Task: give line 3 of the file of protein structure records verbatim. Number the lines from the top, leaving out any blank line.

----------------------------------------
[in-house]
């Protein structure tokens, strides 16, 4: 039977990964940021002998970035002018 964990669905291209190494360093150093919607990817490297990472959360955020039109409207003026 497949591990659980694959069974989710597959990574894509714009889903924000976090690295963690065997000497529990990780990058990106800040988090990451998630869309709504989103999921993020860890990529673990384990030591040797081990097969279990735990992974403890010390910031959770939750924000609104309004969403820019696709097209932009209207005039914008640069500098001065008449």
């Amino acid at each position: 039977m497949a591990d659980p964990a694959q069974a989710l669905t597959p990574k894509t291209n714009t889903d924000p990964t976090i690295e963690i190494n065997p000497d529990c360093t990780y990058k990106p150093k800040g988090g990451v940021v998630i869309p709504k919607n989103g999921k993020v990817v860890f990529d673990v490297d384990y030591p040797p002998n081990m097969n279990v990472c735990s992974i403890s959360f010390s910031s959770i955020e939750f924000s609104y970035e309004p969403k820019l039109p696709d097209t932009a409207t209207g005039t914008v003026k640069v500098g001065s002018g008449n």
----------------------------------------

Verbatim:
């Amino acid at each position: 039977m497949a591990d659980p964990a694959q069974a989710l669905t597959p990574k894509t291209n714009t889903d924000p990964t976090i690295e963690i190494n065997p000497d529990c360093t990780y990058k990106p150093k800040g988090g990451v940021v998630i869309p709504k919607n989103g999921k993020v990817v860890f990529d673990v490297d384990y030591p040797p002998n081990m097969n279990v990472c735990s992974i403890s959360f010390s910031s959770i955020e939750f924000s609104y970035e309004p969403k820019l039109p696709d097209t932009a409207t209207g005039t914008v003026k640069v500098g001065s002018g008449n």